Provisions in the Setting Every Community Up for Retirement Enhancement Act of 2019 (the “SECURE Act”) require defined contribution plans to include illustrations of estimated lifetime income stream of payments. The idea is to provide information to participants that if the account balance were converted to annuity payments how much income would be payable to the participant (based on various assumptions) in both the form of payments over the participant’s lifetime and payments over the joint lifetimes of the participant and survivor. The Department of Labor (DOL) published an Interim Final Rule (IFR) on September 18, 2020 that becomes effective September 18, 2021. On July 26, 2021 the DOL issued the Temporary Implementing Frequently Asked Questions (TIFAQ) to clarify some of the provisions in the IFR that, frankly, were a little confusing.
Under the IFR, lifetime income illustrations are provided as part of the participant’s benefit statements and include an explanation of the assumptions used to generate the illustration and other disclosures. The key assumptions and disclosures are:
- The annuity commencement date is the last day of the benefit statement period. For example, if the statement period ends December 31, 2020, the assumed annuity commencement date is also December 31, 2020;
- The participant is 100% vested in their account (even if the current vesting percentage is less than 100%);
- That interest rates fluctuate based on market conditions and may impact the monthly payment amount;
- For purposes of the payments for the lifetimes of the participant and survivor, it is assumed the participant is married to a spouse that is the same age (regardless of any spouse’s actual age) and the payment to the survivor is 100% of the monthly payment payable during the joint lives of the participant and spouse; and
- That the periodic payment amounts shown are solely for illustration purposes and not guaranteed.
How often do these illustrations need to be provide and when? The illustrations are only required to be included on one statement in any 12 month period. When you need to start including the illustrations on statements depends on whether the plan is required to issue quarterly statements (which generally applies to plans that allow the participant to direct investments in their plan account) or if the plan is only required to provide an annual statement (which apply to most ESOPs since they usually don’t allow the participant to direct plan investments in their plan account). For plans that issue quarterly statements, the plan must provide the illustration on a benefit statement for a quarter ending within 12 months after the September 18, 2021 effective date. So for calendar year plans, the plan can include the illustration on any quarterly statement up to the second quarter of 2022. The end of the 3rd calendar quarter, September 30, 2022, is after the end of the 12 months following the IFR’s September 18, 2021 effective date.
For plans that don’t permit participant investment direction (and thus aren’t required to issue quarterly statements), the illustrations must be on the statement for the first plan year ending after September 19, 2021. For calendar year plans this will be the statement for calendar year 2021 (which would be furnished no later than October 15, 2022 - the extended deadline for filing the 2021 Form 5500).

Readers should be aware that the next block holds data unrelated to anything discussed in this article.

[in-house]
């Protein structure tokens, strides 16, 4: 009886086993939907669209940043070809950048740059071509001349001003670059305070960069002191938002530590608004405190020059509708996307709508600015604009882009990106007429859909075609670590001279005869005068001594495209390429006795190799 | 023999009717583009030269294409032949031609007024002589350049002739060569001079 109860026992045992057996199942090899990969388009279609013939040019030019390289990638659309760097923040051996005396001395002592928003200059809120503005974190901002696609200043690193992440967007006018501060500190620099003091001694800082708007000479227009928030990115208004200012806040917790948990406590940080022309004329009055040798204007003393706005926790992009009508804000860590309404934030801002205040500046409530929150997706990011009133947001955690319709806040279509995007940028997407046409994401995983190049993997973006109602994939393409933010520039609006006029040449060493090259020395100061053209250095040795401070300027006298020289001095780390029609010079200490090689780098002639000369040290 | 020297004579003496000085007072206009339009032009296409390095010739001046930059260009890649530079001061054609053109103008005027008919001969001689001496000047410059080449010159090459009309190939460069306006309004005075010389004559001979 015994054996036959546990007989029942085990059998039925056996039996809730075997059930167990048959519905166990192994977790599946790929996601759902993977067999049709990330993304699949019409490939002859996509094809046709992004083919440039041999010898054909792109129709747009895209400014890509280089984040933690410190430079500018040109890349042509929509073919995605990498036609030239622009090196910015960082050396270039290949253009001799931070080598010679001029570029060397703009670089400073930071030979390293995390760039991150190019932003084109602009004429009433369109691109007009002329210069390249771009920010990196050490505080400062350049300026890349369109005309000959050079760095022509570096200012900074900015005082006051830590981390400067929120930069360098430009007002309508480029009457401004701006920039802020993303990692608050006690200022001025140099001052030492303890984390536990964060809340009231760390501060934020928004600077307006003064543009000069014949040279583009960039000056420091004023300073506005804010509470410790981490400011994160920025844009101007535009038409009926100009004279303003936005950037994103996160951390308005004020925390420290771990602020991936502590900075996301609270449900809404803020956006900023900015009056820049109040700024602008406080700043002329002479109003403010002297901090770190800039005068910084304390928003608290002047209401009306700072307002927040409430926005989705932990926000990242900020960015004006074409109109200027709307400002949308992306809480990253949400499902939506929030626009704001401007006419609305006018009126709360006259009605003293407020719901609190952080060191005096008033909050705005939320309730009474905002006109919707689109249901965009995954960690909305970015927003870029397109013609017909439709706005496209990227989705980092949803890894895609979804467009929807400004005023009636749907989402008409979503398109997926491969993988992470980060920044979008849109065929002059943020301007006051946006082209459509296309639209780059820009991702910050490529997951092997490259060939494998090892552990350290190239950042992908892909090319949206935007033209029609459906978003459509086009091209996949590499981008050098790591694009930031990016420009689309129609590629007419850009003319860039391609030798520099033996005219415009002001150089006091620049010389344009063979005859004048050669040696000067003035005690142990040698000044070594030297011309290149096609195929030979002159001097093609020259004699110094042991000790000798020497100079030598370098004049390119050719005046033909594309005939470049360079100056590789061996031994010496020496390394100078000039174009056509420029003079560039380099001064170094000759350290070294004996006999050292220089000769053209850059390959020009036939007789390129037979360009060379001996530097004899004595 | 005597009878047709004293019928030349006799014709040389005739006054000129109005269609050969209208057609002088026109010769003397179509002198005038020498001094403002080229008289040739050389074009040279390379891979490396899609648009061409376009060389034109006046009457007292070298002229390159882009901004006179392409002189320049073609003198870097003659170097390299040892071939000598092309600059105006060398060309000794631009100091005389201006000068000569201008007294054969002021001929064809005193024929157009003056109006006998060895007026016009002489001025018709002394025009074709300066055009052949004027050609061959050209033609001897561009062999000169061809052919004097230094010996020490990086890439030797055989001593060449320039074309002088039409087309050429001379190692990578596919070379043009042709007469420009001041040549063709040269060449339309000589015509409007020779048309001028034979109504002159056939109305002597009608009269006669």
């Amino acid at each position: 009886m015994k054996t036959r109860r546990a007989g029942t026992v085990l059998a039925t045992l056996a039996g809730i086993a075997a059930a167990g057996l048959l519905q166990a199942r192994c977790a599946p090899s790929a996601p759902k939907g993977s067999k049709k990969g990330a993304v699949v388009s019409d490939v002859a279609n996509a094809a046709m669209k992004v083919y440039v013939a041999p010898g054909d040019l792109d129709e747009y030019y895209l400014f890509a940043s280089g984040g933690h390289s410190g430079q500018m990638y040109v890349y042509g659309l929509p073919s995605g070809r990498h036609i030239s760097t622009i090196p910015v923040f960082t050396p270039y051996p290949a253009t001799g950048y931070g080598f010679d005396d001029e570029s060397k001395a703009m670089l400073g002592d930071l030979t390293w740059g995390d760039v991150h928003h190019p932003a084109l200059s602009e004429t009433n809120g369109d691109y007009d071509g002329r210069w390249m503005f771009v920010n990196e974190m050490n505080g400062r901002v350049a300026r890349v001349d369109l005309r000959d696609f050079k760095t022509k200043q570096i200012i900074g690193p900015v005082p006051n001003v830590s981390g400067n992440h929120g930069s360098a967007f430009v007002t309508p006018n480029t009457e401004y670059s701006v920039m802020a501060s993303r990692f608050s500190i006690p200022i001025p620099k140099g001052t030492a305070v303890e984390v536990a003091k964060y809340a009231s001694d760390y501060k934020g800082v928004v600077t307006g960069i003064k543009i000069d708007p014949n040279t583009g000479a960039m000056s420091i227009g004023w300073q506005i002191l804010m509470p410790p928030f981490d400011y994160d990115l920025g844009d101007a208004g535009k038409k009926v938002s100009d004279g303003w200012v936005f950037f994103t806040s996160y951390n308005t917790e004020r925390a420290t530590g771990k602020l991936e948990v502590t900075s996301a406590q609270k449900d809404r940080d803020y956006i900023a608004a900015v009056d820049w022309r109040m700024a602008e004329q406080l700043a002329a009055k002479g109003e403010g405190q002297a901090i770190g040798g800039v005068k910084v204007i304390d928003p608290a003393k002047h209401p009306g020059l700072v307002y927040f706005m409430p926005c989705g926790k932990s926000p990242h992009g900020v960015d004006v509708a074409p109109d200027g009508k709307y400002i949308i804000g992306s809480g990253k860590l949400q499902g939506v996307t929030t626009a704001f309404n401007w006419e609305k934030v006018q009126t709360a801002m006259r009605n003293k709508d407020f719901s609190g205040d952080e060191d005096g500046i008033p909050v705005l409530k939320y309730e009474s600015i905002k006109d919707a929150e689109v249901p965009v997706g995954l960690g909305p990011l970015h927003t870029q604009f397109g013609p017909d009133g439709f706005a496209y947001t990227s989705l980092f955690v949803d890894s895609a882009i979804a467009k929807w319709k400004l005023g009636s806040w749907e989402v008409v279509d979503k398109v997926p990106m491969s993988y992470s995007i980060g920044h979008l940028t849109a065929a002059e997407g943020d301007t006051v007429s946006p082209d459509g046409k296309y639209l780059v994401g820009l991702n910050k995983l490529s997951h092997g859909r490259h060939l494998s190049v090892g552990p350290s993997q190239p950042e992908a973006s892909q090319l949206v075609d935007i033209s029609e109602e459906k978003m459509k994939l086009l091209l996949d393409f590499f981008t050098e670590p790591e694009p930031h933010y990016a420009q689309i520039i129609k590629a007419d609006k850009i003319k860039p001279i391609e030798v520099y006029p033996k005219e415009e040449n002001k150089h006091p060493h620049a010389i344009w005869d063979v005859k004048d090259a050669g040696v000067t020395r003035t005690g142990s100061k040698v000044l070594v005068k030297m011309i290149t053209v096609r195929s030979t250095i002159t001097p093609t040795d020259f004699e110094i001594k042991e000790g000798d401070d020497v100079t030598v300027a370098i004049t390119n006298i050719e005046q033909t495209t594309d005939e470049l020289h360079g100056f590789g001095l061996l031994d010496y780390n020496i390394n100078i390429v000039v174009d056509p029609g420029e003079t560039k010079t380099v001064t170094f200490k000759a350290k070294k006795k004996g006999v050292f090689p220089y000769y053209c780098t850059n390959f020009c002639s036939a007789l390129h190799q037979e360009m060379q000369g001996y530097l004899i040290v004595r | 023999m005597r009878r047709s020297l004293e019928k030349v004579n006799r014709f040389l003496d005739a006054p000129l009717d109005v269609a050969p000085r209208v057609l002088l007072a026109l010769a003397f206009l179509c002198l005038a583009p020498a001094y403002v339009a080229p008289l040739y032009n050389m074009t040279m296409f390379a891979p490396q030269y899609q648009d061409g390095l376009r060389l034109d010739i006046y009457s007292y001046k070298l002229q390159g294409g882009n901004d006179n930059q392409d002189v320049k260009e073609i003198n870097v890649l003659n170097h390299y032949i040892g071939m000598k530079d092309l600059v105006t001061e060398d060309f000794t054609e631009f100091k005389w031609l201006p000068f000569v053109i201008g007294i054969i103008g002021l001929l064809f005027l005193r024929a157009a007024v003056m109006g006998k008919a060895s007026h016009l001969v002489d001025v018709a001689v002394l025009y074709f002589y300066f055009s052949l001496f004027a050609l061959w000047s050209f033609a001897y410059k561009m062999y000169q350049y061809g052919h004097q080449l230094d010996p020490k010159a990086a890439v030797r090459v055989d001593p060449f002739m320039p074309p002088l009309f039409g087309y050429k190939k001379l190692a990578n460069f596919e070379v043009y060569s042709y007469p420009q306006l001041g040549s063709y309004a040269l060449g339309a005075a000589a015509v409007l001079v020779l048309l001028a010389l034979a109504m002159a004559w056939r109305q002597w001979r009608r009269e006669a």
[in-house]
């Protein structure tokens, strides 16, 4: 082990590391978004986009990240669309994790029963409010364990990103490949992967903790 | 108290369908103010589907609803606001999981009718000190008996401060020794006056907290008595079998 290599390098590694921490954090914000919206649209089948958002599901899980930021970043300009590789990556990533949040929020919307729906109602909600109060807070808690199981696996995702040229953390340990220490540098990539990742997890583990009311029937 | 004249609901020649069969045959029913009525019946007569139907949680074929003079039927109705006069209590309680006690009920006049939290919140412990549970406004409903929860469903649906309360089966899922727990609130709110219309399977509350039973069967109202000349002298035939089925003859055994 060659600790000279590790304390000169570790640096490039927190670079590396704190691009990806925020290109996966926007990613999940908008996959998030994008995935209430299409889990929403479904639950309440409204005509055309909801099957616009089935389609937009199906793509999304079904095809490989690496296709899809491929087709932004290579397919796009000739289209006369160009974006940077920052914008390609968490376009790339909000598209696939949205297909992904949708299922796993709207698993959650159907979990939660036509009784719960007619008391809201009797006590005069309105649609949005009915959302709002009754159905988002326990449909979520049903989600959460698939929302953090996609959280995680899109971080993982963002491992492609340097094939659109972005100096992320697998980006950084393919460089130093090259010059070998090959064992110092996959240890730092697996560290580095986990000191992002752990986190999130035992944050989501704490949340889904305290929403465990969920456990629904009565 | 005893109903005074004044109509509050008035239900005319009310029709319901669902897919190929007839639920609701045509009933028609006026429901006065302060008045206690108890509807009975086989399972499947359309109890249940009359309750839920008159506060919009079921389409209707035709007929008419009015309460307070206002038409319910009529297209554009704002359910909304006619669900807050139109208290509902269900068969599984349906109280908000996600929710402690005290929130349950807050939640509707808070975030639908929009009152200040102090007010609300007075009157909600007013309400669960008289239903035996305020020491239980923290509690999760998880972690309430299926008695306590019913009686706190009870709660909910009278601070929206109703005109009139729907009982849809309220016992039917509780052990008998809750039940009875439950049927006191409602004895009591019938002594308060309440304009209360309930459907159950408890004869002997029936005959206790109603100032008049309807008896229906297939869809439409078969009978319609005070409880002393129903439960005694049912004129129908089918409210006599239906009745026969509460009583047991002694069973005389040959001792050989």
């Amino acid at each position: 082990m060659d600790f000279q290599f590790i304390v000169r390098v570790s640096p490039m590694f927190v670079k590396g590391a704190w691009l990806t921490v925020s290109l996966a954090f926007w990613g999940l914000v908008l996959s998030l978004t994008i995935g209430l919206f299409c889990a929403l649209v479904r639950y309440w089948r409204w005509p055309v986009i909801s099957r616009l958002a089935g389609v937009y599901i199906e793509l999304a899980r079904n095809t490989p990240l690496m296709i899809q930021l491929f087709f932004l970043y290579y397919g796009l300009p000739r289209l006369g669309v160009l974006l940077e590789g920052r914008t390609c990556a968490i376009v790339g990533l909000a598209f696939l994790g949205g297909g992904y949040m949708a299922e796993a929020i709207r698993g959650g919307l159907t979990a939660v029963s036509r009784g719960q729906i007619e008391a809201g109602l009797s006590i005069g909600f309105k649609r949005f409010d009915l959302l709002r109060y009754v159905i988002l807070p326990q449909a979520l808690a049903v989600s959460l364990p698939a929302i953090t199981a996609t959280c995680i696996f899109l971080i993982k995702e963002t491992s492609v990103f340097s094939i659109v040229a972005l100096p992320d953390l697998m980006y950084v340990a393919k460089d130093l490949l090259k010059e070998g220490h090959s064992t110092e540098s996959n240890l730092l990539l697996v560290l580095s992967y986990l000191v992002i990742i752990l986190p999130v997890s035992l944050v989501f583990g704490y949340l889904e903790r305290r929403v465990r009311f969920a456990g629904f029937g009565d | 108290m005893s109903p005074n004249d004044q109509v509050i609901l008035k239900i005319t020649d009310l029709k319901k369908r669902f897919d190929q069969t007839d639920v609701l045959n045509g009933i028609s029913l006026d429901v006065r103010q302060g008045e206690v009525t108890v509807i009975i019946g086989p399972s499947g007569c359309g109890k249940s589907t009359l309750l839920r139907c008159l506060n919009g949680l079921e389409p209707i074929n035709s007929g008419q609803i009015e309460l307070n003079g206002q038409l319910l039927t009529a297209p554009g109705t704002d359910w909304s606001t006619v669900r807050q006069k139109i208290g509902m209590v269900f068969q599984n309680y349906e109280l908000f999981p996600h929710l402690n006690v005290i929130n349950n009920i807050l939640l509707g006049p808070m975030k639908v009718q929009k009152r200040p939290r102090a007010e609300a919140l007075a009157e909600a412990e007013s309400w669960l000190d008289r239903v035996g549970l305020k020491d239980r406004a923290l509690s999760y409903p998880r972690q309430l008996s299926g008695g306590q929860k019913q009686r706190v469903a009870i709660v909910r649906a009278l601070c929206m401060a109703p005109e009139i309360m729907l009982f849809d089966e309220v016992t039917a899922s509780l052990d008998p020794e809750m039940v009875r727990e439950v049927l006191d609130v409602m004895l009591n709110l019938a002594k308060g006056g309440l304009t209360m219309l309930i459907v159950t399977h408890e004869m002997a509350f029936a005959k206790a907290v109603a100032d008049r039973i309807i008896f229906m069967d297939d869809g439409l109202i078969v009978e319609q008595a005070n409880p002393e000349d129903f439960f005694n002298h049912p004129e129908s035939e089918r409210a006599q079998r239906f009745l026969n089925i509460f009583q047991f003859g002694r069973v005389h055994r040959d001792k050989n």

To address fiduciary liability concerns, the interim rule also includes relief provisions so long as the illustrations are drafted using model disclosure language contained or language that is substantially similar.
Many 401(k) plan recordkeeping platforms already have a feature that will show an estimated monthly income amount that could be generated based on the 401(k) account balance and the underlying assumptions used to generate the illustration. The IFR allow plans to continue to show illustrations using different underlying assumptions but also must add illustrations that comply with the assumptions and provisions contained in the IFR and other applicable guidance. This will be new territory for most ESOPs as balances have, in our experience, never been translated into a monthly stream of income illustration. While it may create some confusion at first we’re optimistic participants will adapt quickly.
And finally, as noted above the interim regulations were issued on August 18, 2020. That was followed by a comment period ending November 17, 2020. In the IFR the DOL stated that it intends to issue a final rule in advance of the September 18, 2021 effective date. During the public comment period the DOL received a number of comments asking if the final rule will provide some transition relief if the final rule is not issued significantly in advance of September 18, 2021 (which, given this is being written in early August, 2021, begs the question of how does one define “significantly in advance of September 18, 2021). In the TIFAQ, the DOL stated “We appreciate the commenters’ concerns about the burdens and challenges that could arise if the Department issues a final rule that differs materially from the IFR without sufficient transition time for plan administrators to accommodate any changes from the IFR.” Looks like we’ll have to wait and see what happens.